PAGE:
Information, Knowledge, and Organizations

Information vs Knowledge

      In the articles I have been reading, one of the first issues discussed is the difference between information and knowledge. I must admit, I have never given much thought to this before. I have used information and knowledge interchangeably without thinking about it.  Through these articles, I think I have come to a better understanding of the difference. as well as the importance distinguishing the two (I think).   Information is received passively while knowledge interprets that information based on individual people and the contexts he or she grew up with and are living through now. This suggests that information and knowledge tend to be a process and information can turn into knowledge which can then turn into information. Tsoukas (2001) states that “knowledge is the individual ability to draw distinctions within a collective domain of action based on an appreciation of context or theory” (p. 979). Context is incredibly important in knowledge and information. Knowledge involves action whereas information is more passive. But a big question is why does it matter? Does it really matter knowing the difference (assuming there even is one) between information and knowledge? Alavi and Leidner as well as Nonaka believe that it is important since if there is no difference between information and knowledge, then there is nothing new to be discovered about knowledge.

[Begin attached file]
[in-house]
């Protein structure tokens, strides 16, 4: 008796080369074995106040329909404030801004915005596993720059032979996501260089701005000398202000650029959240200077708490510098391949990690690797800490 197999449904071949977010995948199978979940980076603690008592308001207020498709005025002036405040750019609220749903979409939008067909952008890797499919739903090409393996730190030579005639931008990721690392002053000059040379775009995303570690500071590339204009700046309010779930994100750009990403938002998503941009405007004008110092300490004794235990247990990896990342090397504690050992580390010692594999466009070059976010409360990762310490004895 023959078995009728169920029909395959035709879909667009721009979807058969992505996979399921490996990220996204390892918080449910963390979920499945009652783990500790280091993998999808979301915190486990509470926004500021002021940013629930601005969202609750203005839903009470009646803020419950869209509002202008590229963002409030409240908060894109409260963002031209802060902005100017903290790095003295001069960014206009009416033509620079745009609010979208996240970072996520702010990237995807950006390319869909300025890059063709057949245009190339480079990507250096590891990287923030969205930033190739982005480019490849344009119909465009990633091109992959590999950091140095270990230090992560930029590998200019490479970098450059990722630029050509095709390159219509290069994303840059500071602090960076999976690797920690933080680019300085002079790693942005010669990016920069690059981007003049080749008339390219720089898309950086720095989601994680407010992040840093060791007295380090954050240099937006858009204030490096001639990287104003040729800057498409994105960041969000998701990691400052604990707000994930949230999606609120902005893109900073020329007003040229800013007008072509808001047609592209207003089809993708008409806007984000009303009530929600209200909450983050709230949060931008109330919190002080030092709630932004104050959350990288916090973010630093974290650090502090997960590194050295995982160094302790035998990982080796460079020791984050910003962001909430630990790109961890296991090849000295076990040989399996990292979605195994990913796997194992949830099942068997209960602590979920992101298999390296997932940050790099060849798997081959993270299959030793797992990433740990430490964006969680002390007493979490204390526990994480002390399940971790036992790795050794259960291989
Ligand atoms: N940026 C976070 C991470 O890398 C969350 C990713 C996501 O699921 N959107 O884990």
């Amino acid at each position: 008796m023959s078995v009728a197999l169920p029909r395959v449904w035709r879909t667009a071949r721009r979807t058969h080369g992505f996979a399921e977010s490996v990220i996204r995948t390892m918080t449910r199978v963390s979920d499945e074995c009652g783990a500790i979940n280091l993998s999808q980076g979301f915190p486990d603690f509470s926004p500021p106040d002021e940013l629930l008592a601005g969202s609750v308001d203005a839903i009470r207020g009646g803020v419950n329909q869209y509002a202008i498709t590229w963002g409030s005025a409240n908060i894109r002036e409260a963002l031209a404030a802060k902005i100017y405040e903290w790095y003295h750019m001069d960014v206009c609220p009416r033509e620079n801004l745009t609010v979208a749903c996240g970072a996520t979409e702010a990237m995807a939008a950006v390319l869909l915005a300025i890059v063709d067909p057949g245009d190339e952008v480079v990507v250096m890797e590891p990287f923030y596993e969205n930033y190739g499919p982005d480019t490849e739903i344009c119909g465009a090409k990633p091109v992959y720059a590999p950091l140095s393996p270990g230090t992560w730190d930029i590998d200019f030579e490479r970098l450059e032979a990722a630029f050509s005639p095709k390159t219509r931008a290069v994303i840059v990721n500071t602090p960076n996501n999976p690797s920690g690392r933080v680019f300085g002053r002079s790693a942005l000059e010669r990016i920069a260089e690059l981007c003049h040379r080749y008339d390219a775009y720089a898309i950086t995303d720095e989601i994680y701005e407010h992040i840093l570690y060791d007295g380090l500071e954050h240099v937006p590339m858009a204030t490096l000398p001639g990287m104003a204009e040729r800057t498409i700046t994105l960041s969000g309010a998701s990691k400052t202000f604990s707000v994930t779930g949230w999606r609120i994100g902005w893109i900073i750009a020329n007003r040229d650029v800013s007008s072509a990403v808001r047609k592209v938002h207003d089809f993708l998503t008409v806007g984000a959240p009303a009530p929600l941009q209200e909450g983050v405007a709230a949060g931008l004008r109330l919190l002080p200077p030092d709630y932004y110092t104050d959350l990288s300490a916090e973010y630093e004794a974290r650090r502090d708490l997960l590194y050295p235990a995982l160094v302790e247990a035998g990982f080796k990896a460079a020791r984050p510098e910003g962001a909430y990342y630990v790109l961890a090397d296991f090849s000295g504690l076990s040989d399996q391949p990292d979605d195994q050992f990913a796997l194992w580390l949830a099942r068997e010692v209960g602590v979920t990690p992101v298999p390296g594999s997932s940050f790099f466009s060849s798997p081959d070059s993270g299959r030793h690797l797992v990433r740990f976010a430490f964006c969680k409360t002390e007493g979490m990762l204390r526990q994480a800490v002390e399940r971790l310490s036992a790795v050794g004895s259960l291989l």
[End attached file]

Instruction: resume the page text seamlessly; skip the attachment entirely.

Tacit and Explicit Knowledge

So, now that we have a basic understanding of the difference between information and knowledge, the next theme revolves around different types of knowledge, specifically tacit and explicit. This is a topic that could be talked about for a long time. Tacit knowledge, in its most basic aspect, is knowledge that cannot be transmitted to anyone else. For example, when someone is teaching a pupil and has to show them instead of tell them because it is something difficult to express in words, that is tacit knowledge. I work in a public library, and I oftentimes have to resort to pointing to something to answer someone’s question. I like Tsoukas, example about how people in customer service (who have been in customer service a while)  know how to deal with certain customers. This is often, if not always, impossible to explain this knowledge to other people. Explicit knowledge is knowledge that can be transferred and codified.  In one aspect, Nonaka and Tsoukas, differ. Tsoukas, unlike Nonaka, does not believe that tacit knowledge can be converted into explicit knowledge (975) Nonaka believes that tacit knowledge can become explicit knowledge through shared experience and creative dialogue. However, I, personally, am inclined to lean towards Tsoukas view that tacit knowledge cannot be transformed into explicit knowledge. After all, even if people may share certain experiences, people do not share them in the exact same way. Maybe there is a middle ground. My question here is if tacit knowledge can be transformed into explicit knowledge, how does that happen exactly and are there some examples of that?

Knowledge and Organizations